I guess I should add that I am not able to communicate with the license server from the ESX host.
Can someone tell me what port needs to be enabled/open from the host to the license server and vice versa for licensing to work?
Telnet will be disabled by default.
You can make firewall changes from the configuration > security section.
For licence communication, the following ports are used:
27000 Licence transactions from ESX server to the licence server Outgoing TCP
27010 Licence transactions from the licence server Incoming TCP
I know that and network team has confirmed the ports are open.
I need someway to verify that..
On a windows server we use telnet but what is its equivalent on ESX?
You can enable the telnet client, it's on port 23.
From within the VI client, select the configuration tab, then security profile, firewall, properties and browse down to the telnet client item.
1) Put the ESX CDROM into the server.
2) Type: mount /mnt/cdrom
3) Type: cd /mnt/cdrom/VMware/RPMS
4) Type: rpm -Uvh telnet-0.17-26.EL3.3.i386.rpm
5) Enable the Telnet outbound firewall port
U R DA MAN.
Thanks ever so much...
Just what i wanted..
You are the man.
I was late in reading this post, I ssh in between my esx hosts by issuing "esxcfg-firewall -e sshClient" to enable SSH, then "esxcfg-firewall -d sshClient" to disable it. DO you have to use telnet? This is very quick and easy.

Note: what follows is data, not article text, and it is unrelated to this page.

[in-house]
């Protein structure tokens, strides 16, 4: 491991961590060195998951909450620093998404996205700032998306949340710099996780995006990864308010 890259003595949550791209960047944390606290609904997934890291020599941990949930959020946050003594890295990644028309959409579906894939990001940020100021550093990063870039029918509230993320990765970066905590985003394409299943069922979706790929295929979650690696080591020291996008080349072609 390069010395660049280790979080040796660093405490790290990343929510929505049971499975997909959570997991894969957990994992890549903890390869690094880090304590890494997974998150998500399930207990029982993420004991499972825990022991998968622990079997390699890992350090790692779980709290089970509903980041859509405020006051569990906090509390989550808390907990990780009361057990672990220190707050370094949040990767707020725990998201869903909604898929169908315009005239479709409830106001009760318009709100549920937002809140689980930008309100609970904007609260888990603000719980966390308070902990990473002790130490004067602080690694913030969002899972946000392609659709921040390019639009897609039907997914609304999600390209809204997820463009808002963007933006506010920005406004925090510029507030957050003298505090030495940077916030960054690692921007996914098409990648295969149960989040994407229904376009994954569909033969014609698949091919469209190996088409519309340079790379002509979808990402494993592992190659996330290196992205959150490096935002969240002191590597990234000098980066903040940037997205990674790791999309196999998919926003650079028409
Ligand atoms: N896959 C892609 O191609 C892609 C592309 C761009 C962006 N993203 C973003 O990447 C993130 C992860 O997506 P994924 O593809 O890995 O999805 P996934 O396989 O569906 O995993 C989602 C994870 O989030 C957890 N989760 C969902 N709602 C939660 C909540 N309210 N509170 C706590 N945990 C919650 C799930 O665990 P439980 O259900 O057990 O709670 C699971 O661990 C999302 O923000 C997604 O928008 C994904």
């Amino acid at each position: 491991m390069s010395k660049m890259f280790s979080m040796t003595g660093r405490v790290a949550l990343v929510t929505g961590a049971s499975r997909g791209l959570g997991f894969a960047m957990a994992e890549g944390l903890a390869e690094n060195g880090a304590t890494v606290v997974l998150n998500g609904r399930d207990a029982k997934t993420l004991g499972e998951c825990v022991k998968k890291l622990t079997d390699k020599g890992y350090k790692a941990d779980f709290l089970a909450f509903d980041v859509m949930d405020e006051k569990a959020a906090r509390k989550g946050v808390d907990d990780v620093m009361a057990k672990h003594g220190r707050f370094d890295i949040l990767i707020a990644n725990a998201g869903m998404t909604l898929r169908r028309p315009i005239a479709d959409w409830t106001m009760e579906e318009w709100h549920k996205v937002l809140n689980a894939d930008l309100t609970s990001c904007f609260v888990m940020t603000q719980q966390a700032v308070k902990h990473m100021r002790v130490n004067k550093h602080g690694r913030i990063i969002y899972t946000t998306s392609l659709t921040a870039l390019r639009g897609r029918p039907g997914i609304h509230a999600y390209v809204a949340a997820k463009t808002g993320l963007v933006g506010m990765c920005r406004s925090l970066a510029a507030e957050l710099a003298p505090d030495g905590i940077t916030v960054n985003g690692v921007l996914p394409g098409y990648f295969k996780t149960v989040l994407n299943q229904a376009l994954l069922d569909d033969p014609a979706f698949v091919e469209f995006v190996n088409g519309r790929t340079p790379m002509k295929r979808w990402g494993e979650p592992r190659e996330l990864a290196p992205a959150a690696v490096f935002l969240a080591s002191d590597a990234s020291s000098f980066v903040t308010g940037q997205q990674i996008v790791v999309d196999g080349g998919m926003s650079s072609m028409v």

I use ssh as well and telnet for network access verification.
I would recommend that you dump telnet entirely if possible. A few strange devices (routers etc) still seem to use it. However, it does present a serious network risk.
I remember using a program back in the day called "hunt" which allowed you to hijack telnet sessions. Never mind the ability to sniff the plaintext. Ah, those were the days.
Few of you are paying attention to what this user is doing (using telnet to verify TCP open ports) and instead getting all scared about using telnet for management (which he ISN'T doing).
Telnet for this purpose is FINE.
Actually, I noticed he was doing that, but in that context I usually use nmap. I just try to avoid using telnet in general, unless on a windows machine where I don't have nmap installed.
Coulden't he just NANO etc/services and look at the Telnet service and see it that way?
He could, but mcgower has a good point. You can use telnet to check a remote host for a given service. Such as email or http by: "telnet example.com:25"